Looking for more sides or ideas for your Thanksgiving dinner? Take a look at a few of my favorite Thanksgiving recipes:
- Green Bean Casserole (without canned soup)
- Baked Mac and Cheese
- Crockpot Stuffing (this is my favorite way to make stuffing)
- Brussels Sprouts Salad with Green Apples and Cranberries
- Cheesy Brussels Sprouts au Gratin
- Hasselback Sweet Potatoes
- Healthy Sweet Potato Casserole (gluten-free, nut-free, dairy-free)
- Instant Pot Sweet Potatoes
- Cranberry Sauce with Roasted Grapes, Apples, and Shallots
- Cranberry Pecan Pie
- Apple Cider Mule (Fall Moscow Mule)
- Cranberry Walnut Bread with Oats
Did you make this? Be sure to leave a review below and tag me @rachelcooksblog on Facebook, Instagram, or Pinterest!
- 2 lb. boneless skin-on turkey breast, thawed
- 2 tablespoons unsalted butter, softened
- 2 teaspoons fresh sage, chopped
- 2 cloves garlic, minced (about 1 teaspoon)
- 1 teaspoon kosher salt
- 1 teaspoon coarse ground black pepper
- 1 tablespoon olive oil
Roasted Yukon Gold Potatoes
- 3 large Yukon gold potatoes, peeled and cut into 1” cubes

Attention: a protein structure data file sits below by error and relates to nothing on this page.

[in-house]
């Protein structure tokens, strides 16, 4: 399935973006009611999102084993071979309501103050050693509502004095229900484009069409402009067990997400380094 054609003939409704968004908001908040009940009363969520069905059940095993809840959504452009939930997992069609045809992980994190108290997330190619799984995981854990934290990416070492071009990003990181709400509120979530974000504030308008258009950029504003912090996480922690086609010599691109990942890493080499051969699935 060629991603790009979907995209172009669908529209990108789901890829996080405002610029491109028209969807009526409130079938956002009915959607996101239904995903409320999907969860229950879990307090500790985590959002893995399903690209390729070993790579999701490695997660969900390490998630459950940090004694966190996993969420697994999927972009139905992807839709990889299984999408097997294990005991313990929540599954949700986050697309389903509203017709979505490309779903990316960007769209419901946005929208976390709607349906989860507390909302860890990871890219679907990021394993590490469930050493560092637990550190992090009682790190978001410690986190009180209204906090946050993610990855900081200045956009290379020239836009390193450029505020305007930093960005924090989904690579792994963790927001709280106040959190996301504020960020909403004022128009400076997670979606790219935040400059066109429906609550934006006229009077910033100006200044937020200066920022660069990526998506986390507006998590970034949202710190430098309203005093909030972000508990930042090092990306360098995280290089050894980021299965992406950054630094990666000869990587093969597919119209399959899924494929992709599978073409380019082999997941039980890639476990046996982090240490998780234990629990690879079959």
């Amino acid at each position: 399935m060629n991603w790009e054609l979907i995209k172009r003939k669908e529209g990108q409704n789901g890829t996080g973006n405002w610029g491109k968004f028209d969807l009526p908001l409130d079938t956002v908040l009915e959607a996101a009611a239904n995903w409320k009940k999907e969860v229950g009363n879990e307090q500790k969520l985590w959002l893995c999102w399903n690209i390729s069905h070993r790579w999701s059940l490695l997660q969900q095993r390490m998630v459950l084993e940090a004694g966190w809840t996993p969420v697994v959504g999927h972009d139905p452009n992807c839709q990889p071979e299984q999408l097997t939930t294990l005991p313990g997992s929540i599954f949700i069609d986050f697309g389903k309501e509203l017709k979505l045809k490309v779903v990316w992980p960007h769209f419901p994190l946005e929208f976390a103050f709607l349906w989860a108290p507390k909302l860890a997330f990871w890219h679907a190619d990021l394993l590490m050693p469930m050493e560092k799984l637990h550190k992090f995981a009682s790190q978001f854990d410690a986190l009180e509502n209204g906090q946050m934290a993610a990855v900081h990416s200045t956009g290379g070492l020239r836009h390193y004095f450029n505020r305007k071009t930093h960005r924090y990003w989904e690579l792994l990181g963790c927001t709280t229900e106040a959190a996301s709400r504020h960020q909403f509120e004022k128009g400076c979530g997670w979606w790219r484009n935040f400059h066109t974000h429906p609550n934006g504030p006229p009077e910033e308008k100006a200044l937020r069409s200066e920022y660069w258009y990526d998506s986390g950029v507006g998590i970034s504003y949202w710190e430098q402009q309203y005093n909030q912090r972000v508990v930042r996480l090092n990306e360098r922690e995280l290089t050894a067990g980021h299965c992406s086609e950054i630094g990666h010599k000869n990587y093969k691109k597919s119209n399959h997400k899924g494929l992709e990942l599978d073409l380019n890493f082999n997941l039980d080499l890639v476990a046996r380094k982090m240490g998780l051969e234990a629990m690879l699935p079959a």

- 1 teaspoon olive oil
- ½ teaspoon kosher salt
- 1/4 teaspoon coarse ground black pepper
- ¼ cup grated Parmesan cheese
- 1 large egg, beaten
- 3/4 cup chicken stock (or turkey stock, if you have it)
- 4 cups (1/2 loaf) cubed stale French or sourdough bread (¾” cubes)
- 1/2 cup diced carrot (one large carrot)
- 1/2 cup diced celery, (one stalk)
- 1/4 cup diced yellow onion (about 1/2 of a medium onion)
- 3 tablespoons unsalted butter, melted
- 2 cloves garlic, chopped (about 1 teaspoon)
- 1 teaspoon fresh thyme, minced
- 1 teaspoon fresh sage, minced
- 1 teaspoon fresh rosemary, minced
- Kosher salt and coarse ground black pepper, to taste
Garlic Roasted Asparagus
- 1/2 pound fresh asparagus
- 1 teaspoon olive oil
- 2 cloves garlic, minced (about 2 teaspoons)
- Kosher salt and coarse ground black pepper, to taste
Par-bake the turkey breast:
- Preheat your oven to 375ºF.
- Pat the turkey dry with a paper towel and lightly lift the skin from the breast— but don’t remove it entirely.